Tuesday, February 22, 2011

Caddo Lake Texas State Park

Morty rolls south a paltry 37 miles to Caddo Lake State Park right on the road to Uncertain, TX [I'm a little uncertain of the spelling, some maps show a capital C]. The ride itself was a stunning study of life in northeast Texas. Gently rolling hills and creek valleys with some grand homes and more subsistence-level dwellings, albeit all with big fleets of big personal vehicles. The February temperatures are pushing through the upper 70s now, and sitting shirtless taking in a few rays of vitamin D, I'm thinking this might be a really good place to live.

The state parks have an annual Pass that covers your per-person admission fee, and comes with four coupons for half-off stays of two nights or more. The big improvement from last year, is that the pass has now gone electronic, and the coupons are no longer mailed to your residence. That means that you can use them right away resulting in a substantial discount on the $60 price even before considering the waived admission fees. Especially with the magnificent quality of the Texas Park system, this is an absolute no-brainer, “Highly Recommended”. Still the office rangers, at both parks this trip, seem mildly surprised when non-residents ask for the $60 Park Pass – something to wonder about, or is it just saying something about the current state of economics education?

Caddo Lake is the only natural lake in the entire state of Texas. It was formed by a natural damming of trees and logs, which man promptly removed to drain the swamp. The lake then disappeared. The solution was to build a dam. Yeah! civilization!!!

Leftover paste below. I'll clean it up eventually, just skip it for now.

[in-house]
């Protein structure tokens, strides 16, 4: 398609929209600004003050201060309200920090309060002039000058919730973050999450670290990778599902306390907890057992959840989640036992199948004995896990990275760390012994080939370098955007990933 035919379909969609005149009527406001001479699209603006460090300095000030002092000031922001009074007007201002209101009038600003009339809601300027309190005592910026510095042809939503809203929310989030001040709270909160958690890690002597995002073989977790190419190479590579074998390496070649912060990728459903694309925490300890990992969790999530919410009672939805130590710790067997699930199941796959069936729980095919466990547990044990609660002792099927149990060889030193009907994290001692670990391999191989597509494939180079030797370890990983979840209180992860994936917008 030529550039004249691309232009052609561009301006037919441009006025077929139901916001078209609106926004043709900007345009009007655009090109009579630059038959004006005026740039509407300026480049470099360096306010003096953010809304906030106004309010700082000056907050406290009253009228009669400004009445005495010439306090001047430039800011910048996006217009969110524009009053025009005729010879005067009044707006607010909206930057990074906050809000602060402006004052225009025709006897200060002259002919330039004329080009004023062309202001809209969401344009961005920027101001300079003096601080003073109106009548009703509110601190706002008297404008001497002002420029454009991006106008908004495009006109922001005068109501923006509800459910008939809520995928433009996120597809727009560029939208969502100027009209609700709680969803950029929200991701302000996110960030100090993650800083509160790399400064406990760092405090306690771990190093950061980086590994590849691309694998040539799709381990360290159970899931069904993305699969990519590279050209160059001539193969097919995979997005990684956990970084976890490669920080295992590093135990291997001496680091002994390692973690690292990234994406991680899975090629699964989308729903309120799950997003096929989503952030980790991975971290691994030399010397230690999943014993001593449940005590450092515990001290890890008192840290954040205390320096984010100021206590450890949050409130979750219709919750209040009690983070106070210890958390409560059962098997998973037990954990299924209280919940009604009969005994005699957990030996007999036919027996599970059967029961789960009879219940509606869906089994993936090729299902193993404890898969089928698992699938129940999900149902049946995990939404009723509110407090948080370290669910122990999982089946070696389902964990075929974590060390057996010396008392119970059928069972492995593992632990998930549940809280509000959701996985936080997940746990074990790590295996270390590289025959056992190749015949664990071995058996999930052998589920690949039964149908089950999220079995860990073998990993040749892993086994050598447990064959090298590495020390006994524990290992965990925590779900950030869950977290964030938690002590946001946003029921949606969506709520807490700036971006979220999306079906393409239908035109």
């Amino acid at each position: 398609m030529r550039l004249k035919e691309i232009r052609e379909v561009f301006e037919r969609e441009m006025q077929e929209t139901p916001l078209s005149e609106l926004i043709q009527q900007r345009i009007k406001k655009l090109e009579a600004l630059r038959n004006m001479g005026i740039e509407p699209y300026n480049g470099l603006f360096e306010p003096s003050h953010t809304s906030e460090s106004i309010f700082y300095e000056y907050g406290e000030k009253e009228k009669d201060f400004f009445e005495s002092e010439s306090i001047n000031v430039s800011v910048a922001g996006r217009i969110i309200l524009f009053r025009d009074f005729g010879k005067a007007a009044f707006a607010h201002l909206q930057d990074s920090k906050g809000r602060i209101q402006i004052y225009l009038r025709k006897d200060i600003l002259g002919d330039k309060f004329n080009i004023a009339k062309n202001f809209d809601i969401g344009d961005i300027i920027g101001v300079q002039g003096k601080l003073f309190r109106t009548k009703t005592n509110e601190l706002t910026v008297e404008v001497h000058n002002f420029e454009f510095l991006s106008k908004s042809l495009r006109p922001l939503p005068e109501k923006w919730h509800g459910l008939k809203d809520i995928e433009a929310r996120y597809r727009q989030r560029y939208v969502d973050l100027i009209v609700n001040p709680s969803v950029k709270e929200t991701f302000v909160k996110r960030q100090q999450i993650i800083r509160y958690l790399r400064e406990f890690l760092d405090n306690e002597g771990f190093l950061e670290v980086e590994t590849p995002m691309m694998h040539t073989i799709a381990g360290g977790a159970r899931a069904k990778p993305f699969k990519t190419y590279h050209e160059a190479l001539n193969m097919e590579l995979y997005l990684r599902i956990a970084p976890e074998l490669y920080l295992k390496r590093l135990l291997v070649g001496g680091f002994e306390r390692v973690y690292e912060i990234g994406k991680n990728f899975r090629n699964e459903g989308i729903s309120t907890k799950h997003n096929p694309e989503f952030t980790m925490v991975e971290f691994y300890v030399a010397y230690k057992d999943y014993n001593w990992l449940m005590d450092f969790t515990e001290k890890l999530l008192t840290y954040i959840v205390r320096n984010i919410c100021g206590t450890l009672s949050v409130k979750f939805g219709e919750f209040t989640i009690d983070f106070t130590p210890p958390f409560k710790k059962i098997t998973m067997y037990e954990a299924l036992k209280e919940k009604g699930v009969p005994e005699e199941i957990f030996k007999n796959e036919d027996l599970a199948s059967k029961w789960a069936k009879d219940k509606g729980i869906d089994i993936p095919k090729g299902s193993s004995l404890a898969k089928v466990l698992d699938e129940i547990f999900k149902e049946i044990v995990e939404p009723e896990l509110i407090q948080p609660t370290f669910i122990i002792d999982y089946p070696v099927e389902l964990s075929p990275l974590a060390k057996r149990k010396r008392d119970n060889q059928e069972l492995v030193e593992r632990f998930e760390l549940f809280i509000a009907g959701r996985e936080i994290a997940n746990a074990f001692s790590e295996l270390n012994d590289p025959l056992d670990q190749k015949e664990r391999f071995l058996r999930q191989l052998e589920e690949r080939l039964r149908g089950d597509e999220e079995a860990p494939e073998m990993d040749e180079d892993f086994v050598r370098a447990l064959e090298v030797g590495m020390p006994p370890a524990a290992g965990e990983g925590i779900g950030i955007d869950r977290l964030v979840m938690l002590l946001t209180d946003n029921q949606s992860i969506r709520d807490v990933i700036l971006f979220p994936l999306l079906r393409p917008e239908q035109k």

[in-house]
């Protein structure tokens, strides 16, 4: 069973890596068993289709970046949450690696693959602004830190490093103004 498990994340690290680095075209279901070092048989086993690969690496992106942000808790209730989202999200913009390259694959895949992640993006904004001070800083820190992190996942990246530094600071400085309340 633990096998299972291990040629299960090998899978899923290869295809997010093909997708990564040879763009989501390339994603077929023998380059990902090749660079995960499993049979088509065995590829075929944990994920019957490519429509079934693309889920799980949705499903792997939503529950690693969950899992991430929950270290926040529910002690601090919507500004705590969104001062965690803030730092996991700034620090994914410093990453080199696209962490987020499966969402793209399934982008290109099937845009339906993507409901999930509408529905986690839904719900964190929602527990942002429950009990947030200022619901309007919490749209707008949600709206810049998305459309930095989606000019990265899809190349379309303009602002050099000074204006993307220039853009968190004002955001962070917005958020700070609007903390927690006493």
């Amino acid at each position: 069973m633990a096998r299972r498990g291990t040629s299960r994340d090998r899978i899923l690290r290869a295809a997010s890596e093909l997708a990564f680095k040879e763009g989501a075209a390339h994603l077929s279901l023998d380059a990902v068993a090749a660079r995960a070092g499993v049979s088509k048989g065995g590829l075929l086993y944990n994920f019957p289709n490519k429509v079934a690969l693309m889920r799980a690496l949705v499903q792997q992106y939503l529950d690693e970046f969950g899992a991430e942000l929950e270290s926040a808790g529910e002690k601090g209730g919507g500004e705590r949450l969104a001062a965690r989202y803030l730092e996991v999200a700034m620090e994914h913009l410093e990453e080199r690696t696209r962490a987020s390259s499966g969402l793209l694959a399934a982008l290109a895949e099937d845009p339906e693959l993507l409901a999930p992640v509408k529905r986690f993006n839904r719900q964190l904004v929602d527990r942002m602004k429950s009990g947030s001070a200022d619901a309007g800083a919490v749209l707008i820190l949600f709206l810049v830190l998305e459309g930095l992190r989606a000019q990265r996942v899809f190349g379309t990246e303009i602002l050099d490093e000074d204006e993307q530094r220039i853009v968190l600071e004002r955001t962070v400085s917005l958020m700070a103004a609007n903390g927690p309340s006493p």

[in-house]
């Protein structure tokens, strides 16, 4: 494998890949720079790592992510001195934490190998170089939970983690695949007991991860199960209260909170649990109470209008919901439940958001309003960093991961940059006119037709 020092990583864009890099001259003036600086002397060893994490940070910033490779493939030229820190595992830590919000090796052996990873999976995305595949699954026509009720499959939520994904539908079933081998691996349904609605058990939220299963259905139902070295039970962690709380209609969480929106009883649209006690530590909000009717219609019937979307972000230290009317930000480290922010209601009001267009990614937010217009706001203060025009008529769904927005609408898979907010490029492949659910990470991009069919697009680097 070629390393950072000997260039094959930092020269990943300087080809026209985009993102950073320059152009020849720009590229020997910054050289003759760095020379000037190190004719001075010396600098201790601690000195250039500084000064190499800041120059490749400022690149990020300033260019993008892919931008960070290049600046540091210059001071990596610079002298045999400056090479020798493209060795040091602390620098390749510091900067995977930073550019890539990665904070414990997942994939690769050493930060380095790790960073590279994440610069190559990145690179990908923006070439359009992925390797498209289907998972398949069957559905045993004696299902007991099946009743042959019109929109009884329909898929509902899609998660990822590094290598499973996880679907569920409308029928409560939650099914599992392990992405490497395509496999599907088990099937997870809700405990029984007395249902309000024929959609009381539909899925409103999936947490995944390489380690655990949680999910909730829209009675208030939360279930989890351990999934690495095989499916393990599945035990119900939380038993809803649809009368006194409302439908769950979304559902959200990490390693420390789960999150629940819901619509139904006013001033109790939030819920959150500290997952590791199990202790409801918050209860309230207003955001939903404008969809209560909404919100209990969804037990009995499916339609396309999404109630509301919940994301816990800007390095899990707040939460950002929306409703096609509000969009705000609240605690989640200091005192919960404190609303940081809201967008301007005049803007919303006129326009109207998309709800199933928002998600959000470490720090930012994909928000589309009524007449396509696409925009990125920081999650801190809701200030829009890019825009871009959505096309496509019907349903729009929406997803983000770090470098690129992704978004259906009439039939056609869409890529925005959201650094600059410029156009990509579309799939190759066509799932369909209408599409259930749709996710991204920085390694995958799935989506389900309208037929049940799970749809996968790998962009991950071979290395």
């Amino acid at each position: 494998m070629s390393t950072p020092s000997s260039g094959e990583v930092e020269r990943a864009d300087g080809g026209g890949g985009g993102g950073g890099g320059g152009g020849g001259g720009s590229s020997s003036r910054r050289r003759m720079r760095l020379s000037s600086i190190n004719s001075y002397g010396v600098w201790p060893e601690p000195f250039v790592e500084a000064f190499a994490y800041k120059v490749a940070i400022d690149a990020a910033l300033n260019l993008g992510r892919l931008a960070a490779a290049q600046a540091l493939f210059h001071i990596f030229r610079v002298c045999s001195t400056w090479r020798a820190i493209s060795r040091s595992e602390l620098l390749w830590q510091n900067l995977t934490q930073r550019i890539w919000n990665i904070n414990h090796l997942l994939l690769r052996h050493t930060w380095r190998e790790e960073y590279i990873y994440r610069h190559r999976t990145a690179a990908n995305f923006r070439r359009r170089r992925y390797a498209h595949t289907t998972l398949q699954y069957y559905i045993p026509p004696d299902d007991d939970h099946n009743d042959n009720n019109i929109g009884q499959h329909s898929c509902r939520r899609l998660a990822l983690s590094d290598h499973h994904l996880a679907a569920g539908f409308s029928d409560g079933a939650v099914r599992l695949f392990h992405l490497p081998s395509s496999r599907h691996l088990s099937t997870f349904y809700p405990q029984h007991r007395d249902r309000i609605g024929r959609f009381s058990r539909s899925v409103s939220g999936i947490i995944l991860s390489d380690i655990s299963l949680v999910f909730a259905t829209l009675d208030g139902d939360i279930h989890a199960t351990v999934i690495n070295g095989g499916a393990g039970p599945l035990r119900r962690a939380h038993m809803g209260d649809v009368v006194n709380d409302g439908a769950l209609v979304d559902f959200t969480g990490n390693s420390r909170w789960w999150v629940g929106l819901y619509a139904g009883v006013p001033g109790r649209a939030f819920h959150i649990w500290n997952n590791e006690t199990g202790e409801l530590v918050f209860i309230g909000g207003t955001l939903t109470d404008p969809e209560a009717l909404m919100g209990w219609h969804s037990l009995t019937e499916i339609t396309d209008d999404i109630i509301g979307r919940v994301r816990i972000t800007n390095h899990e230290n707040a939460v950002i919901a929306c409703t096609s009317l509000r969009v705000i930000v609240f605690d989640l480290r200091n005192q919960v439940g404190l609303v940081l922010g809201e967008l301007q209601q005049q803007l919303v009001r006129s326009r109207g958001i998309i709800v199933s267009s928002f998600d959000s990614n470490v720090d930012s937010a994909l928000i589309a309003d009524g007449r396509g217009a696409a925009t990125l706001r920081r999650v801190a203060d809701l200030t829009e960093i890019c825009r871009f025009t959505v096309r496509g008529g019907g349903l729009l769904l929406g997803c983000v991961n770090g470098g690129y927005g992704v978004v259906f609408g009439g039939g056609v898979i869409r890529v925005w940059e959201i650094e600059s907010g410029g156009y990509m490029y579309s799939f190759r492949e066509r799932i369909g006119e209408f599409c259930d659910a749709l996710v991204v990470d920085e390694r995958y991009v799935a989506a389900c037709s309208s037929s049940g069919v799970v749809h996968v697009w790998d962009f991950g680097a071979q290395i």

Caddo Lake is a small park, with about 60 RV sites and a dozen cabins. Total occupants on this Presidents' Day weekend, amount to about a dozen individuals or six of the sites. We are camped in a grove of mostly oaks and live oaks which are all bare for the winter, so the Sun shines through with nearly full force raising the temperatures. It's now too warm for the long sleeve shirt I've been wearing, so time to change to short sleeves, then off to explore on the bikes.. We even put on Morty's vinyl wheel covers on the south side to protect the rubber from two days more of the ultraviolet rays [most RV tires are killed not by miles or road hazards, but by sitting in direct sunlight.]

We see the cypress swamp and the livery where the canoes, paddles and life vests are all available on the honor system – $11 an hour, or $20 per half day, deposit in the hole in the wall. The array of colors and textures cried out for some photography and I tried to oblige. The swamp is alive with turtles, some of monstrous size sunning themselves on every available log, while others swim on by the fishing pier. The locals are besides themselves with the abundance of sand bass, but we not only don't see them, we also do not see any fishermen with their catch.

Some sections of the forest are thick with lob lolly pine and others are exclusively oak – hard to tell what makes one win out over the other, but the hilliness may have something to do with it.

There is only one camper within viewing range, and that is at a cabin up the road from us over 200 feet away. Yet there is a Verizon MiFi device showing up in the wireless connection of my computer. I can't even get a Sprint phone signal to call on. So I've been wondering if maybe it's time to sign up with Verizon – just a thought.
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